Perhaps one of the most open campuses in Metro Manila, the University of the Philippines or U.P. campus in Diliman, Quezon City, is a 493-hectare of sprawling land, rich in culture and history. On Sundays, the 100 year old State University becomes a haven for Sunday strollers, fitness buffs and nature-lovers.
The Academic Oval
UP’s academic oval is formed by two avenues joining together and around which some of the campus’ important buildings stand. The 2.2 kilometer oval bustles with joggers, bikers, strollers and those who simply want to sit down and laze in the campus ground and gardens. The oval begins with Manuel Roxas Avenue on the right and Sergio Osmeña Avenue on the left.
On Sundays, the oval teems with children riding their bicycles, teens hanging out with friends or practicing tricks on skateboards and families spending time out together. Others, in isolation or couples, simply sit in benches lining the oval, relaxing under the interlacing canopies acacia shades that are over 50 years old.
Elsewhere in the campus various trees can be found –molave, narra or Burmese rosewood, fire trees, mahogany and exotic species like the earpod and sorrowless trees.
The Oblation Plaza
At the campus entrance, the Oblation –a sculpture of a young naked man by National artist Guillermo Tolentino greets everyone. Created in the likeness of the late actor Fernando Poe Sr., the U.P Oblation signifies the act of offering oneself in the service of the nation.
Right behind the Oblation Plaza is the Quezon Hall, which houses the university administration. Designed by Juan Nakpil, the hall is buttressed by huge pillars reminiscent of neoclassical architecture.
U.P. Donors Garden
At the rear of Quezon Hall is the amphitheater. The amphitheater leads to the U.P. Donors Garden, where National Artist Napoleon Abueva’s sculpture, Three Women Sewing the First Philippine Flag.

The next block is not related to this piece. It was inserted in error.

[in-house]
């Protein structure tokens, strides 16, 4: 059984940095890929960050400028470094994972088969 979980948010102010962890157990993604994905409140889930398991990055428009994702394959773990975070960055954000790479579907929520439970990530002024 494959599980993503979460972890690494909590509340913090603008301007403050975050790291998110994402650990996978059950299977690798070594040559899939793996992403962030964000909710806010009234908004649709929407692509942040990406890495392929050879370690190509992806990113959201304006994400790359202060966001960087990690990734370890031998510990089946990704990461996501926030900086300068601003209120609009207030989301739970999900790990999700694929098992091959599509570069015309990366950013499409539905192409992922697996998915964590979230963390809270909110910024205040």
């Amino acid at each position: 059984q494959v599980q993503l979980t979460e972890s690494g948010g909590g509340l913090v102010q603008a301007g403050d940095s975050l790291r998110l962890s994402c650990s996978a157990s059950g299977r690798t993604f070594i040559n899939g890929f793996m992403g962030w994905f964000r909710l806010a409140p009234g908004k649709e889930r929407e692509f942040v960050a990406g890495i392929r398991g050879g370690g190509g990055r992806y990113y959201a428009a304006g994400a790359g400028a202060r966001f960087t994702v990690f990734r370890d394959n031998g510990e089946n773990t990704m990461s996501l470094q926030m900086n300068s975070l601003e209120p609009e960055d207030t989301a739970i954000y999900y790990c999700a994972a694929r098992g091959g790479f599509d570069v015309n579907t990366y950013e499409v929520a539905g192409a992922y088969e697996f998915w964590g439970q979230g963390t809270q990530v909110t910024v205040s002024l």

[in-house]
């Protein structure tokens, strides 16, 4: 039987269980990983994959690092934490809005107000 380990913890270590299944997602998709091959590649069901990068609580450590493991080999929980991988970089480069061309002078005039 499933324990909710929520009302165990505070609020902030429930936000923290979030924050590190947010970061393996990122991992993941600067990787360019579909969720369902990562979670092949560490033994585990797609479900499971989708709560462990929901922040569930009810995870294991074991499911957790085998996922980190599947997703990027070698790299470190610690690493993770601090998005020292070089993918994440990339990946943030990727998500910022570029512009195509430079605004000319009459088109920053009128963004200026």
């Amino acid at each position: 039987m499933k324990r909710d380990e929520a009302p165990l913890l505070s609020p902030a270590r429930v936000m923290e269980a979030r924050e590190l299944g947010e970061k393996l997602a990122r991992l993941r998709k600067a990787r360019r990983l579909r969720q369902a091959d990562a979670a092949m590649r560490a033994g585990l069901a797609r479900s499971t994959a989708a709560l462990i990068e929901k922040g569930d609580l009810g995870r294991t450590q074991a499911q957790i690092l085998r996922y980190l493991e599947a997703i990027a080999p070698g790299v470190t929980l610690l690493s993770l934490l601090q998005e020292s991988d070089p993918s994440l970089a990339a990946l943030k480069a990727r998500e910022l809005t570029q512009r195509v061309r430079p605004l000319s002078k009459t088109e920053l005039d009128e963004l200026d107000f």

Parish of the Holy Sacrifice
Abueva’s more famous pieces are the double crucifix of Jesus Christ, both depicted crucified and resurrected, the hangs from the dome-ceiling of the Parish of the Holy Sacrifice.
The domed Catholic church is not located along the academic oval, but still near it. It is designed by National Artist for Architecture Leandro Locsin.
It also has paintings of the 15 stations of the cross by National Artist for Painting Vicente Manasala. National Artist for Visual Arts, Arturo Luz, designed the church’s floor mosaic entitled, the Rivers of Life.
The church is the only structure in the Philippines that has works of four National Artists. Thus, the Parish of the Holy Sacrifice has been declared National Cultural Treasure in 2005.
Along Manuel Roxas Avenue stands the Palma Hall, more commonly known as “AS” because it used to be the College of Arts and Sciences. It is home to freshmen and sophomores as most of the general education classes are conducted in this building.
In the early days, Palma Hall remains a point of convergence for student leaders, political dissidents and union organizers, especially during troubled times. From the height of student activism in the 1970’s against the late president Ferdinand Marcos to the rallies and demonstration challenging the country’s current administration, Palma Hall has been a crucial for dreams, where goals are formed and ideals strengthen.
Walking around the oval, one would also notice the buildings’ different architectural designs, with the earlier structures being of classical style. Their elevated and colonnaded facades and spacious lobbies evoke a sense of old campus life following the restoration after World War II. The new buildings’ neater and finer lines, on the other hand, show modern influences.
Another well-known University landmark is the Sunken Garden. It was named as such because it is said to sink by a few millimeters yearly.
Along Sergio Osmeña Avenue is the Carillon Tower, which tolls on weekdays for half an hour beginning at 8am and again at 5pm. But during December, it plays carols celebrating the Christmas season, the highlight of which is the yearly Lantern Parade.
Completing a round of the academic oval, one returns to the Oblation Plaza. Looking at the young man, his arms spread wide and head held up, looking skyward, one might just be reminded of the Oblation’s selfless offering.
Sunday at U.P. Diliman campus is a good way to take the time out of the urban landscape, enjoy nature and life’s simple joys.